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Buying Support and Buying ISO Standards in Order to Hijack the Industry

Posted in ECMA, ISO, Microsoft, Mono, Novell, Standard at 11:45 pm by Dr. Roy Schestowitz

Alarming headlines for alarming developments: an attempt to hijack the age of connected computing while shrewdly using rivals to exclude rivals.

In case you thought that OOXML is the principal and last concern to emerge from Microsoft’s Linux deals, be aware that there is more to come. This is not exactly news, but it is worth reiterating and bringing to people’s attention.

Having standards accepted and approved is no easy task. By ‘buying’ the opposition, Microsoft is essentially able to have its technology implemented by ‘the ‘other side’. It is a case of acquiring credibility, based not on technical merits. Novell has already built Silverlight compatibility — however loose it might be — using the controversial Mono. How long will it be before Novell also supports Microsoft’s attempt to replace PDF with a format that Microsoft controls? Never mind Flash, never mind ODF.

Be aware of that fact that Novell’s work on an ‘ODF killer’ and a ‘Flash killer’ is only the beginning. It won’t be long before Novell will further assist Microsoft’s secret plan to hijack the World Wide Web, as well.

An industry coalition that has represented competitors of Microsoft in European markets before the European Commission stepped up its public relations offensive this morning, this time accusing Microsoft of scheming to upset HTML’s place in the fabric of the Internet with XAML, an XML-based layout lexicon for network applications.

Microsoft remains quiet about its long-term plans. It does this for a reason. No company should ever enter a deal that puts the EU’s case against Microsoft in jeopardy, promotes a desktop monopoly (XPS, XAML, OOXML, etc), leads to unsubstantiated claims, and fuels unfounded fear. Microsoft has a pipeline of patented technology on the ‘production line’ for ISO approval. Whether it is more dangerous than fear which Microsoft has spread might be a separate debate altogether.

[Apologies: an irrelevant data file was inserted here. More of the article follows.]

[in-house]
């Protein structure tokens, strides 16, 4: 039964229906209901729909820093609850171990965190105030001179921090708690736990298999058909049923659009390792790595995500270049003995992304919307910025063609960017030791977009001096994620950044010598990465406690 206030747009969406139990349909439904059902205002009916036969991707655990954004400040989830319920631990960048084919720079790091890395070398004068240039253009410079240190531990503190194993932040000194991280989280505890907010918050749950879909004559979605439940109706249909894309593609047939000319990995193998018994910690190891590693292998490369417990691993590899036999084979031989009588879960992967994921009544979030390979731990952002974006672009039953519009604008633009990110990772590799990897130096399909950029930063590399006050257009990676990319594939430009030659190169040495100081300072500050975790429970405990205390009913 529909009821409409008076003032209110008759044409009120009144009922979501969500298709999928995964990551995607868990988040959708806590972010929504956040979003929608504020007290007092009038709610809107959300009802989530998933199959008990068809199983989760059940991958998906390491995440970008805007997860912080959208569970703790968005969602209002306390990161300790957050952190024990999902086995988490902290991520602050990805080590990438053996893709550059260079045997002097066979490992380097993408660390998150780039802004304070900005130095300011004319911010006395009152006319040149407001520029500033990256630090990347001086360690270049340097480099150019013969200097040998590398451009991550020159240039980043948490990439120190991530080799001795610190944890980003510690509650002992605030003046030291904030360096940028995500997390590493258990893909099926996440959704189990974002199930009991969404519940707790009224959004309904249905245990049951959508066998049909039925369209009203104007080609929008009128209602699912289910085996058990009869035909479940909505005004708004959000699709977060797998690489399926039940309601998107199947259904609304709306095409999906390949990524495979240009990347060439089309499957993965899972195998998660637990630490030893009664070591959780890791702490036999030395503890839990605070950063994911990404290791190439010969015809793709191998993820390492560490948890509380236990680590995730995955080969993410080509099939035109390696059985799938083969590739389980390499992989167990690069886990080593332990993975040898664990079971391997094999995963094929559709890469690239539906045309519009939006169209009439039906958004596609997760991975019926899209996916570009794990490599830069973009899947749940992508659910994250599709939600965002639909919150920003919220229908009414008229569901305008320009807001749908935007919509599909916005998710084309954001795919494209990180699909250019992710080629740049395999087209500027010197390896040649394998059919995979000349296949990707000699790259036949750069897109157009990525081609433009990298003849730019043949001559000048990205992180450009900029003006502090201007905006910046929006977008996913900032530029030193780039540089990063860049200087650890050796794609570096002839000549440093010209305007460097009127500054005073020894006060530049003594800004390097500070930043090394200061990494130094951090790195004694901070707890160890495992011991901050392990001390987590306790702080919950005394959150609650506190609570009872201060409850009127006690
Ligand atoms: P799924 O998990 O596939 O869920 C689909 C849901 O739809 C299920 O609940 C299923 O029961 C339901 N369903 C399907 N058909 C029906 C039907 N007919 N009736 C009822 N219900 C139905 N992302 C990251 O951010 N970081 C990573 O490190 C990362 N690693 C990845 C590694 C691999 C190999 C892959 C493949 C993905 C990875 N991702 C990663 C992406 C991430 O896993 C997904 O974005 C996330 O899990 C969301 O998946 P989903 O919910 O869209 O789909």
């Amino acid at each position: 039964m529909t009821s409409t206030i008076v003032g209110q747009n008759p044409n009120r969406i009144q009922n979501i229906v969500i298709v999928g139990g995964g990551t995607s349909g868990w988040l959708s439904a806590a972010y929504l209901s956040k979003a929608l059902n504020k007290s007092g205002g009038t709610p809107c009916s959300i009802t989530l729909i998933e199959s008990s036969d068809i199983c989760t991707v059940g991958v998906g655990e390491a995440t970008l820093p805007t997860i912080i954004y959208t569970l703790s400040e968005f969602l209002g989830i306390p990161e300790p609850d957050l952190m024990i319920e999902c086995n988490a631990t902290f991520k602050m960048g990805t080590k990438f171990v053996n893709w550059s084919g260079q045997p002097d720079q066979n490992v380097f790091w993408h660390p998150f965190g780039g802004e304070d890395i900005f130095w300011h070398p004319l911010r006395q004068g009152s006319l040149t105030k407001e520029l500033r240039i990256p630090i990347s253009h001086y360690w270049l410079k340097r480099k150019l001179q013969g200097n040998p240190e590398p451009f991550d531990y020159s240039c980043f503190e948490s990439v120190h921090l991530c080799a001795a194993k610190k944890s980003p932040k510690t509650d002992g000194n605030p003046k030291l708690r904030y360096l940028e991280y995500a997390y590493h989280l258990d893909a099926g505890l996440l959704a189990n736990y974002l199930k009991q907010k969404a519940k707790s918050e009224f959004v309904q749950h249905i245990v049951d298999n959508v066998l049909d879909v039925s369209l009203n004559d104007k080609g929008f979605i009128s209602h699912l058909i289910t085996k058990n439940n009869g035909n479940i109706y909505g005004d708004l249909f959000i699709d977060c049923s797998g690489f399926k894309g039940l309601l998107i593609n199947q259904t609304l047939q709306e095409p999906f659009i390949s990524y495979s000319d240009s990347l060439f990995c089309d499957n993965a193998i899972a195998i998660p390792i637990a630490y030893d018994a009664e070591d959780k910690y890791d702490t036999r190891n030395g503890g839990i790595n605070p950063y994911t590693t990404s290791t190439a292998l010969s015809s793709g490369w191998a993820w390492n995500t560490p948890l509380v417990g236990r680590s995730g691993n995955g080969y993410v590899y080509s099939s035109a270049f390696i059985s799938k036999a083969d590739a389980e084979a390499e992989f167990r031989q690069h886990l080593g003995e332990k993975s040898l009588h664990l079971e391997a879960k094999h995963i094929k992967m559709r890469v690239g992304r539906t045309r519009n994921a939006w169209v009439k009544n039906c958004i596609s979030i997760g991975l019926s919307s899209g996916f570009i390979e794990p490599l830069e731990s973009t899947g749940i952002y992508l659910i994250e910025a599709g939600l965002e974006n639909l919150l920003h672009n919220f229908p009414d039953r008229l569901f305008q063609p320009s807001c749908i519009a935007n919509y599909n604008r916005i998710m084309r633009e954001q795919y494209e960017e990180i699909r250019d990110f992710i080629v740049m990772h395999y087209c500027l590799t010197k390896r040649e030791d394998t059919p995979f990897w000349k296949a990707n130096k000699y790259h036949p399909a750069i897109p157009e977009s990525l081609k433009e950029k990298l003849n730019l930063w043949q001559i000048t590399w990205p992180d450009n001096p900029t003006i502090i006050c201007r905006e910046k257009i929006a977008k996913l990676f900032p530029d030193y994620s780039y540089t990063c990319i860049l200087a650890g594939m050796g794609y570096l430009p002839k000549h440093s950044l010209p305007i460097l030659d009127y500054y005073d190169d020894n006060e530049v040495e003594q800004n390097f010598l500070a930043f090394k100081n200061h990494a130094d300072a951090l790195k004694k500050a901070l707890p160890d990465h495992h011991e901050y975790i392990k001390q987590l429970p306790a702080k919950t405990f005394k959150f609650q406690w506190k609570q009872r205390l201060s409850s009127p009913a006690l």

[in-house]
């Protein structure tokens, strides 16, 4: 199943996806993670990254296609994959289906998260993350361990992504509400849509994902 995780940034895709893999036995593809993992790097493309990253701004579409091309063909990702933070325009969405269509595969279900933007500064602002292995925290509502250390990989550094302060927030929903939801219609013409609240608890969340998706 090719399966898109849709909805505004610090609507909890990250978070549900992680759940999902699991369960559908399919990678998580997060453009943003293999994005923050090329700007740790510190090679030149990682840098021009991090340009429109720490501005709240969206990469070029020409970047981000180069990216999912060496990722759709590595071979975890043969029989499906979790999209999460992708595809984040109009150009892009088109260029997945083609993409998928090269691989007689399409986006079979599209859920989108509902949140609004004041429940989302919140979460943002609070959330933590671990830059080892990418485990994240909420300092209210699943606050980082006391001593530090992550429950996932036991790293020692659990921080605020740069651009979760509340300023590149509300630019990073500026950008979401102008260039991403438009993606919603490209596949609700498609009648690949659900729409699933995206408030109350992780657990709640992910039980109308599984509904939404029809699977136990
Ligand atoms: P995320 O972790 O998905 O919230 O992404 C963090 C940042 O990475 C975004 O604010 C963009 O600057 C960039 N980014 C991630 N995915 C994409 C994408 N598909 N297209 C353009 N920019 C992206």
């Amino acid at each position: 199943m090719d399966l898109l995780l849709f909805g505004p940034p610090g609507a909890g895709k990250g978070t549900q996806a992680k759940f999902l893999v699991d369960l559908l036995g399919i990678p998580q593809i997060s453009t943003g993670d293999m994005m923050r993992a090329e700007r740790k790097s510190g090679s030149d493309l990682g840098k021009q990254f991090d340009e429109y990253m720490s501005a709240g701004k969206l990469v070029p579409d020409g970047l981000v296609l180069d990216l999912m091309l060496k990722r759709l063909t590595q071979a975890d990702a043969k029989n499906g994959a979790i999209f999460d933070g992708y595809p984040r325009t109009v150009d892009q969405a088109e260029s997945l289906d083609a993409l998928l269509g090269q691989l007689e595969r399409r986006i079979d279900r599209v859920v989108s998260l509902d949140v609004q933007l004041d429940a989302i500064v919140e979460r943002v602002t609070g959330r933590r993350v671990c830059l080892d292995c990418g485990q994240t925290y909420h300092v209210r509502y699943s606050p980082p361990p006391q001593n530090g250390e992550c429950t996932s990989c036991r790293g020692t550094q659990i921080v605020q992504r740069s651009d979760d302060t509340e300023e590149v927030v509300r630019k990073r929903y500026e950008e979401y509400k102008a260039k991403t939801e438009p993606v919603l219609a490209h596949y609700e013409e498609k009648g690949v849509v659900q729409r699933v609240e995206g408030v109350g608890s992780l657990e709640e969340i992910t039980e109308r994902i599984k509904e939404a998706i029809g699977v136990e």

India to Weigh in on Real Standards and ‘Monopoly Enablers’

Posted in America, Asia, Europe, Formats, Microsoft, Open XML, OpenDocument, OpenOffice, Standard at 8:57 pm by Dr. Roy Schestowitz

Microsoft’s Linux deals bought it some pseudo support. It gives the impression that the industry accepts OOXML. It is, however, nothing but a case of buying support.

India, the free market needs your help. As the following blog indicates, you can make a real difference. There is momentum, too.

There are Updates from Massachusetts, South Africa, Japan, Portugal, Spain etc. It Failed to get approval even in USA. South Africa TC Rejects OOXML 13 to 4

So Say No To Microsoft Office Broken Format OOXML .

This new article talks about Microsoft’s attempts to buy itself a standard. Standard should be earned, not bought. It is not a matter of pressure, either.

There are two upcoming votes on the fate of Microsoft’s Office Open XML, a document format that has brought about bare-knuckle business tactics and fierce philosophical disputes.


Meanwhile, Microsoft rivals are accusing the company of bullying its way through a standards process.

“The fundamental question is whether a large company with a lot of money and business partners will essentially be able to stack committees so that they are out of balance and therefore buy an ISO standard. I, for one, do not think this is appropriate. I doubt ISO does either,” Bob Sutor, IBM’s vice president of open source and standards, wrote earlier this month in his personal blog.